Former Mayor Harry Kim violated the county code against unfair treatment when he allowed protesters to close the Maunakea access road to some people but not others, the Board of Ethics said Wednesday in a unanimous vote.
The 5-0 vote, which followed a years-long board discussion, came less than 48 hours after Kim left office, taking him out of reach of any county penalties.
The vote was based on a petition from Lisa Malakaua, who said she was denied access to the mountain three consecutive days last December. Malakaua, who filed the complaint along with Mike Nathaniel, said she had initially filed a complaint with Gov. David Ige, but he sent it to Kim.
The road was blocked from June 16 to Dec. 26, 2019, by protesters, who call themselves “kia‘i,” or “protectors,” opposed to construction of the Thirty Meter Telescope on Maunakea. The kia‘i allowed some vehicles, such as those of maintenance workers, to proceed up the mountain. But tour groups and others weren’t allowed access. The protesters agreed to stand down, at least temporarily, while negotiations continued.
The vote was based on three factors: that some people could use the road and others could not, that the county used public resources and staff to clear land for the protester’s use and that Kim promised to alert the protesters before construction of the telescope resumed.
“Those that take oaths of office to enforce the laws and uphold the laws; it is their legal and moral responsibility to do that,” said Ethics Board member Larry Heintz, who drafted the motion.
Kim, who wasn’t at the meeting, said afterward that he was surprised by the ruling. He said he had no authority over the road until the governor notified him the state was pulling back because the telescope construction consortium was holding off construction temporarily.
“It was the only time we were given any authority,” Kim said. “I thought the world knew that.”
At that time, Kim said, he negotiated with the kia‘i in order to reopen the road, and the clearing of a small parcel of land for them to move their operations and his assurances they’d be notified when construction commenced were part of the negotiations.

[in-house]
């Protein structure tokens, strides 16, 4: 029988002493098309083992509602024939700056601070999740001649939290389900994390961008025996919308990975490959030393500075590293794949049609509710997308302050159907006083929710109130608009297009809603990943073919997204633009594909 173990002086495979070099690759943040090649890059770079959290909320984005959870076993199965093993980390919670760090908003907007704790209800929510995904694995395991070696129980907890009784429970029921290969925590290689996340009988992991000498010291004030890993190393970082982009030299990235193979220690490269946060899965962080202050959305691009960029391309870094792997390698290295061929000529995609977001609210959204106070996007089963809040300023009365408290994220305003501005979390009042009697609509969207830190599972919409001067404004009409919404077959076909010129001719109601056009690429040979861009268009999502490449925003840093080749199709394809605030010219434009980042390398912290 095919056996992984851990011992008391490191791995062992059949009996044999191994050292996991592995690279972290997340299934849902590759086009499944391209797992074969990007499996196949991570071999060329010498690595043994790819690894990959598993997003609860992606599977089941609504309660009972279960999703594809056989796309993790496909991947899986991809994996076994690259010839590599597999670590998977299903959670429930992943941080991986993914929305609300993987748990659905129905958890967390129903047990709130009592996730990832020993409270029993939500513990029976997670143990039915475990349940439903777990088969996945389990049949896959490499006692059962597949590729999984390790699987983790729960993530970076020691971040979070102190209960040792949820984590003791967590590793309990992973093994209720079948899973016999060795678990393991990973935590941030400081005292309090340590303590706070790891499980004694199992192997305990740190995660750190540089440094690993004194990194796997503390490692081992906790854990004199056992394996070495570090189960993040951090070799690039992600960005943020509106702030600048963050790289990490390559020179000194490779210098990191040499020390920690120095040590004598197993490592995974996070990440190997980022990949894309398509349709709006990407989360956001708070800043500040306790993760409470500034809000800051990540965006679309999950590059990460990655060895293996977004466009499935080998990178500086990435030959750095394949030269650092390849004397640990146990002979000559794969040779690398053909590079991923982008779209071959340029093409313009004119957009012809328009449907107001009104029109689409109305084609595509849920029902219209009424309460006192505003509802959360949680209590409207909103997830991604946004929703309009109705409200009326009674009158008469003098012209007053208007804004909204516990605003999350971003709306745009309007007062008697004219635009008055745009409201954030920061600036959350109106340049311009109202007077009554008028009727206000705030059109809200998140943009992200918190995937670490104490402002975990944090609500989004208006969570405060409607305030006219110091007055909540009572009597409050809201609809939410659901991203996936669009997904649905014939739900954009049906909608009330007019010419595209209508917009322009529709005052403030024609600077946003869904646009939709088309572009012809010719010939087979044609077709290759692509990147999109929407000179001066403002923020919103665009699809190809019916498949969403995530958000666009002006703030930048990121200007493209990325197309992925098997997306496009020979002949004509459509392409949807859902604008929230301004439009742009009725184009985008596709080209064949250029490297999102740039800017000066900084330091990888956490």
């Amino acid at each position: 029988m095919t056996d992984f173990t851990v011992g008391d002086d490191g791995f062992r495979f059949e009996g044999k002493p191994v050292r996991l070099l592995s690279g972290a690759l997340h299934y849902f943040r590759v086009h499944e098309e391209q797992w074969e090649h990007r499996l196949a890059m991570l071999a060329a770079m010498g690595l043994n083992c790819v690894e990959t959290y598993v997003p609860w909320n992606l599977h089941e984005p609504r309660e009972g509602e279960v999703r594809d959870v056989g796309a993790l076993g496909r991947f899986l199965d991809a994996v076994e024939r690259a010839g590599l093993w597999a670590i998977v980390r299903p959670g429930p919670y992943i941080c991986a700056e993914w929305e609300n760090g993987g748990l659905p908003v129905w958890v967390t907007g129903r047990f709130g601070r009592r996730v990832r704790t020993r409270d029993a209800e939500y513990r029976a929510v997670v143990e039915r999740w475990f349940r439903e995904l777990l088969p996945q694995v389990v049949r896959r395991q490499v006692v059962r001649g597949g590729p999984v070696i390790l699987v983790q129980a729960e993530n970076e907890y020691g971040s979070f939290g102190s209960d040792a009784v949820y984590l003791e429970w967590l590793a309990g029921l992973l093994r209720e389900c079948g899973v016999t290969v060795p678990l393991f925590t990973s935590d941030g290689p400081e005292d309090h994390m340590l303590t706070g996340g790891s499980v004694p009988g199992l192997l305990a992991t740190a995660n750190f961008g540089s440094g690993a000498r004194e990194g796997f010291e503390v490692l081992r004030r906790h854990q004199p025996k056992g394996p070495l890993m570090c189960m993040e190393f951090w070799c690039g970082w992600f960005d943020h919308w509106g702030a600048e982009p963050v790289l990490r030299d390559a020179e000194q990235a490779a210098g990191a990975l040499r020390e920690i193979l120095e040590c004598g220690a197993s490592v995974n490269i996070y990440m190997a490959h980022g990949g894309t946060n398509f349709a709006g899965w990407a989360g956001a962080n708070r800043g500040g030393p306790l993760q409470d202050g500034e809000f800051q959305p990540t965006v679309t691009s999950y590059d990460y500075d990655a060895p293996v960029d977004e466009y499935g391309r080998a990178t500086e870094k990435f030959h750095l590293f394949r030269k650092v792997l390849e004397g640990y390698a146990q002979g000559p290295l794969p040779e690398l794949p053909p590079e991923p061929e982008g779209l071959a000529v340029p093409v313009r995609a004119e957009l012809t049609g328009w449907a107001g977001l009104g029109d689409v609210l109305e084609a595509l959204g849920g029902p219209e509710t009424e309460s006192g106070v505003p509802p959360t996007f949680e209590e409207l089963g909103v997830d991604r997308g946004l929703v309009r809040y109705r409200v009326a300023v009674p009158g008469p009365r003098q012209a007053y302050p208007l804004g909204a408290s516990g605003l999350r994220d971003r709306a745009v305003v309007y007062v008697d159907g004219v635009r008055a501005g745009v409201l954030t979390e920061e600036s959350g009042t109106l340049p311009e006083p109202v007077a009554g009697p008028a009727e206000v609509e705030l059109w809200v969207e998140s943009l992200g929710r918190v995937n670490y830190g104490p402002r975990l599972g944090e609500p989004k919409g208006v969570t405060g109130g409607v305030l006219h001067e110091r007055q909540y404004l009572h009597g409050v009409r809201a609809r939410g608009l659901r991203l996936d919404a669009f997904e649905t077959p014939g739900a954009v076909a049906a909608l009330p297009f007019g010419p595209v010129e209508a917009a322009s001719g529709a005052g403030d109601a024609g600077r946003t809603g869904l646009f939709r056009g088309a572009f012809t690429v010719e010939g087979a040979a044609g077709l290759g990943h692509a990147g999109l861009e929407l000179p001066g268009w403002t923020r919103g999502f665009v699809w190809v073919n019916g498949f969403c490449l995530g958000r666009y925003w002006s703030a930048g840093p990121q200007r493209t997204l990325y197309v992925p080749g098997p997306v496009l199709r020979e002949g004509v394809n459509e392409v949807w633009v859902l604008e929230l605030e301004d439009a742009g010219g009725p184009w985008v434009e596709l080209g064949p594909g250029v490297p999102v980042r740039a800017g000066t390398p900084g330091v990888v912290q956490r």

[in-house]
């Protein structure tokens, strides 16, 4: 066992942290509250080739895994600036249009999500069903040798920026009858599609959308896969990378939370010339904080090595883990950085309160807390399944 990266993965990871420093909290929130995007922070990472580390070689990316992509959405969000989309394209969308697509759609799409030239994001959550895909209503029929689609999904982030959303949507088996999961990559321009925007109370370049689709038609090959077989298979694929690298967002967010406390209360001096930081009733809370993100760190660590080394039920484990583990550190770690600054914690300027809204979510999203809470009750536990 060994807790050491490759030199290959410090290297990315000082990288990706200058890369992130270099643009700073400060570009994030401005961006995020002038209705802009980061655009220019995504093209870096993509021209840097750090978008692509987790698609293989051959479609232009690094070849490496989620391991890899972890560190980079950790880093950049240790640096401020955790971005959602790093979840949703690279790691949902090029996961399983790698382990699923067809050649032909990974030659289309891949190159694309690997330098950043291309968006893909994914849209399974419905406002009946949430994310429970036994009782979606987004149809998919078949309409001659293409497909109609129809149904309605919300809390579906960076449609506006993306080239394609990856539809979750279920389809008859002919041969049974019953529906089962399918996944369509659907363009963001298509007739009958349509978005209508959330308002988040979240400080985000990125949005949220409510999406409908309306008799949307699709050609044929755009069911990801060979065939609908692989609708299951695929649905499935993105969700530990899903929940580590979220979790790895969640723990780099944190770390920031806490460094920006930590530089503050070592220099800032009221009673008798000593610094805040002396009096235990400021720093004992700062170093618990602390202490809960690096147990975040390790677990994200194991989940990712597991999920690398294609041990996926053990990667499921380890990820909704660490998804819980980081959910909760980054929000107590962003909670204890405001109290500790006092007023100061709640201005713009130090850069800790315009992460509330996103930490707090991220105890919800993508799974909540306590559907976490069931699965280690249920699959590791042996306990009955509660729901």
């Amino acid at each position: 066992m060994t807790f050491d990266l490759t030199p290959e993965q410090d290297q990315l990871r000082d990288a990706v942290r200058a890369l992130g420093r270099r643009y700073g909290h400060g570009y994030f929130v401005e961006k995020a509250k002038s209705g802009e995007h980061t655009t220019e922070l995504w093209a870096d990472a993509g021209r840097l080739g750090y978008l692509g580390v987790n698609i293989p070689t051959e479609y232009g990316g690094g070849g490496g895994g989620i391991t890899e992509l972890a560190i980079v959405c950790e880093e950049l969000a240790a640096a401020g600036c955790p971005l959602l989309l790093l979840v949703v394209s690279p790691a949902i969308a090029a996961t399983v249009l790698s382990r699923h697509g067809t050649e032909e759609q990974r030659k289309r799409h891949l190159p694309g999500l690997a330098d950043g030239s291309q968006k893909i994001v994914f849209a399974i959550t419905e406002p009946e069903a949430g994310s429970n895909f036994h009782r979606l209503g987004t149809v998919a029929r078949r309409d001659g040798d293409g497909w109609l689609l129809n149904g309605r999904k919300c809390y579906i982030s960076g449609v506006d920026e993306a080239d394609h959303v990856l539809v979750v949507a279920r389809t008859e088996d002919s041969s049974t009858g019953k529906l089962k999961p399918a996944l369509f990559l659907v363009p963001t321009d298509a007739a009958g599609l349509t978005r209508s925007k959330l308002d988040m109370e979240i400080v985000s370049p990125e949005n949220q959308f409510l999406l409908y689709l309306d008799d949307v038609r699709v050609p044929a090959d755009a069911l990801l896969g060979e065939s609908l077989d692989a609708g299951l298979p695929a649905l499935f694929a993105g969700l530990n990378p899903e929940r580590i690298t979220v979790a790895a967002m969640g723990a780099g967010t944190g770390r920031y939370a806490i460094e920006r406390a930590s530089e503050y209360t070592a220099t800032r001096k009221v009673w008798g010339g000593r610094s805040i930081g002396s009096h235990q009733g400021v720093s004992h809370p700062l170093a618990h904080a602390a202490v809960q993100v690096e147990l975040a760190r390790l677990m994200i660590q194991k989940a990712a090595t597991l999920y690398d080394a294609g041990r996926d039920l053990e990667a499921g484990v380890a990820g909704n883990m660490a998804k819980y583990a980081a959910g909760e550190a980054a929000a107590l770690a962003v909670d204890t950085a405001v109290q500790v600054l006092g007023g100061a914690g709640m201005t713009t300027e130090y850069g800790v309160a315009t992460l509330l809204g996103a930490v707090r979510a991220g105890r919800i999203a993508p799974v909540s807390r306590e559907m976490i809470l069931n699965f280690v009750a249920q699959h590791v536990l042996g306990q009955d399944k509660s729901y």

“I needed to open it up to prevent confrontation, which we had months of,” he said.
The Board of Ethics, which had been considering its own complaint against the county administration, advised Malakaua to file a complaint with the Hawaii State Ethics Commission, after the local board was told by one of its attorneys it didn’t have jurisdiction because the road to the mountain is a state issue.
Malakaua read a letter Wednesday signed Nov. 23 by Dan Gluck, executive director of the state Ethics Commission, telling her the commission considered her petition and voted to dismiss it. The case is closed, the letter said, adding that state law made the commission’s deliberations confidential.
“I want to know — who’s going to take ownership?” Nathaniel asked.
Heintz was sympathetic to Malakaua’s and Nathaniel’s efforts.
“We’ve been playing ping-pong here for 11, 12, 13 months,” Heintz said.
Board Chairman Rick Robinson also understood the petitioners’ frustration.
“They have a valid concern and where do they address it?” he asked. “They must have some place that can address their concerns.”
Board members, who last month heard testimony from Kim, came to the conclusion that both the state and the county had oversight on the road because Kim had said the county resumed jurisdiction July 31, 2019.
“I believe the mayor had very good intentions. He may have overestimated his ability and skills to get the road open,” Heintz said. “I believe that is clear from the record. … I believe it was clear the road was not open to all citizens … and some citizens took it upon themselves to close that road.”
The board also voted 4-0, with Vice Chairman David Wiseman abstaining, to send a letter to the state Ethics Commission with a copy of corporation counsel’s 10-page letter stating the state had jurisdiction, along with the minutes from the November meeting where Kim told the board Ige was calling the shots until July 30, when he turned the controversy back over to the county.
Wiseman said the county board has no legal standing in the state case.